Sufficient data now exists to suggest that a correlation may be present between the amount of folic acid intake and between the promotion of cancer. Recent evidence indicates that folic acid may facilitate the preliminary stages of specific types of malignancy. Two Norwegian studies, namely, the Norwegian Vitamin Trial and the Western Norway B Vitamin Intervention Trial, found that daily supplementation with 0.8 mg of folic acid and 0.4 mg B12 for more than three years increased the risk of lung cancer by 21%. The two studies measured cancer incidence, cancer mortality, and all-cause mortality in a total of 6837 patients with ischemic heart disease. The results were able to show that treatment with folic acid plus vitamin B12 was associated with increased cancer outcomes and all-cause mortality in patients with ischemic heart disease in Norway, where there is no folic acid fortification of foods. Such studies suggest that high dose folic acid supplementation may unexpectedly increase cancer risks [26]. However, it is important to note that the dose used in these two trials is twice that recommended on an international basis for pregnancy-related intakes. Systematic studies of the safety of high doses of folic acid are lacking, and the absence of data does not imply assurance of safety. At the same time, observational epidemiologic studies show an inverse relationship between folate intake and cardiovascular disease. Several randomized clinical trials have shown that increases in folic acid supplementation led to dramatic decreases in homocysteine levels, which has long been linked to cardiovascular disease [27]. More studies, especially those that focus on the role of folic acid in primary prevention of CV disease and studies that follow cohorts over long periods of time, are required to address some of these issues.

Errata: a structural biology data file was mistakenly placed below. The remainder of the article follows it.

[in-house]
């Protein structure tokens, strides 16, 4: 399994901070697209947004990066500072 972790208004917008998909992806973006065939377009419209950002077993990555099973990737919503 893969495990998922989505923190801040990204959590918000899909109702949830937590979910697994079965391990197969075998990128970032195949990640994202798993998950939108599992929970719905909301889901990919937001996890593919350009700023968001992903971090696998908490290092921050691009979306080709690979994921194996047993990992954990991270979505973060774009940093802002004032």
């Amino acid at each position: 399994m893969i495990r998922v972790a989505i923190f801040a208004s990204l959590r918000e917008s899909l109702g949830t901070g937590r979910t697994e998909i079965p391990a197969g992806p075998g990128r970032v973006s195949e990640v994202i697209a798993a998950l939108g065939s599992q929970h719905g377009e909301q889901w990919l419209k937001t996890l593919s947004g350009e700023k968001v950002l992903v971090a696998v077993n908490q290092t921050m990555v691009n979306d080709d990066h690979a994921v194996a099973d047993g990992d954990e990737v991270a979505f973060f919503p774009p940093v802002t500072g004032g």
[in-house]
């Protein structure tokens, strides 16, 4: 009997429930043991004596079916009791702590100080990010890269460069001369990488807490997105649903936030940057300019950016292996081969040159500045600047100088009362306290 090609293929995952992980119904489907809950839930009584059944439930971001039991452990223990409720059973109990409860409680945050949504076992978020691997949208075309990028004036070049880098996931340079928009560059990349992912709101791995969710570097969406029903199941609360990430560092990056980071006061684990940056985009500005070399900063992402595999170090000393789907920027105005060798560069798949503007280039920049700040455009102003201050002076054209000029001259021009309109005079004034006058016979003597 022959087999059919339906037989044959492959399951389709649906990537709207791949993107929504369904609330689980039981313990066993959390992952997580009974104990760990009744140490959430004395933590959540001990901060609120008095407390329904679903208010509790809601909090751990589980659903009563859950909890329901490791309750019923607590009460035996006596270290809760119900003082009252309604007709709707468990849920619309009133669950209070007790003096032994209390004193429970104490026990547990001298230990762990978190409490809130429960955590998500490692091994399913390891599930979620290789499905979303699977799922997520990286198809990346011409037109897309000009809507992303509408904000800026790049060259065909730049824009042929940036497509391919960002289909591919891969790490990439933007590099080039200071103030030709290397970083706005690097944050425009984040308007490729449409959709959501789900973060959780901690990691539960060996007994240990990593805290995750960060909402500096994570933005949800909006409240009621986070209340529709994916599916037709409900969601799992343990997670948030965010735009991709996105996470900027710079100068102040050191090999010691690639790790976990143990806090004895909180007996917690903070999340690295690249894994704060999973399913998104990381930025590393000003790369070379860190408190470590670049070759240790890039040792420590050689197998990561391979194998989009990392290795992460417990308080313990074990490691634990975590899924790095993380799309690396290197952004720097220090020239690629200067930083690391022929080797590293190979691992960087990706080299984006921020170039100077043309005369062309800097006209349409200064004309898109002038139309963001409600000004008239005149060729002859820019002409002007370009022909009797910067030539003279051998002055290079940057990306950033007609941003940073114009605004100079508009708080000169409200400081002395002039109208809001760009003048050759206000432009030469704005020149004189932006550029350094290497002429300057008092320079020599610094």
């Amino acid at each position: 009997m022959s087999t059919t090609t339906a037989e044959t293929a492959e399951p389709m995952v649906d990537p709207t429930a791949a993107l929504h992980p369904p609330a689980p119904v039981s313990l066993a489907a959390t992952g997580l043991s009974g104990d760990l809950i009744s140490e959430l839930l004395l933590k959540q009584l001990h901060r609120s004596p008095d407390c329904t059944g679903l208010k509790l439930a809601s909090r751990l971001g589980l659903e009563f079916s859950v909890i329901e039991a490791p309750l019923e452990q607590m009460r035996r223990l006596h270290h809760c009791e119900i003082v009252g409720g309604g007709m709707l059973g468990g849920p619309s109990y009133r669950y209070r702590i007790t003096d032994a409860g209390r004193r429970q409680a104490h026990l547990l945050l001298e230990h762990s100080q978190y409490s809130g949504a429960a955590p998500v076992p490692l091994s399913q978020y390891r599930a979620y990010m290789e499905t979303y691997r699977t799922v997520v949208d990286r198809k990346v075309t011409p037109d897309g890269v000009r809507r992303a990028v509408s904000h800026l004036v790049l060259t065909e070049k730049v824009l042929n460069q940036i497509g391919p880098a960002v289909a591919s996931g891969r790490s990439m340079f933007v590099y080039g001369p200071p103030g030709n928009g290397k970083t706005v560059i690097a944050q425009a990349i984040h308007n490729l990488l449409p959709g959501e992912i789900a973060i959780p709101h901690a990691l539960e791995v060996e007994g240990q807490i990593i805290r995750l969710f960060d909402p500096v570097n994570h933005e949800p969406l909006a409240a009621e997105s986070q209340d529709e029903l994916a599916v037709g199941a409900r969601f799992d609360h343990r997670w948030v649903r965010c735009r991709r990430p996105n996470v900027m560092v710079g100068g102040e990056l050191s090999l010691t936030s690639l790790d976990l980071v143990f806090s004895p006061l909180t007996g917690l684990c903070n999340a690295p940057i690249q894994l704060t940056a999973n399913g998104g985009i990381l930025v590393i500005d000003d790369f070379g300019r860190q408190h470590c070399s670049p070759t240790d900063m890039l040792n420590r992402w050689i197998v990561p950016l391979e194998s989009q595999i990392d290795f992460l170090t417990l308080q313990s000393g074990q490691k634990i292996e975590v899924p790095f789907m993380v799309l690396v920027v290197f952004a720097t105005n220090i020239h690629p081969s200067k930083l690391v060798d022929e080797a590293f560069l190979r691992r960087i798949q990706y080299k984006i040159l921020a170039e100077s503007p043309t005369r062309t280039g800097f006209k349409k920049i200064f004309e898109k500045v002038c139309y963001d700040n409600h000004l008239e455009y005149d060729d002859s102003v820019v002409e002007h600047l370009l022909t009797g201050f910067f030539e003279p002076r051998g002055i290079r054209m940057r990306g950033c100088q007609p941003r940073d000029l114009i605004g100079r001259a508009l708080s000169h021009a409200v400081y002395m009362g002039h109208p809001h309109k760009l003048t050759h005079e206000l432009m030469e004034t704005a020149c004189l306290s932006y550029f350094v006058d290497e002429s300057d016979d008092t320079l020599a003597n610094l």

5. Comments for Further Consideration

Many questions remain surrounding folic acid, fortification policies, supplementation, and its likely or projected impact on NTDs, public health, and a host of other diseases. Some of the most pressing issues involve recent questions about the role of folic acid in cancer promotion and prevention.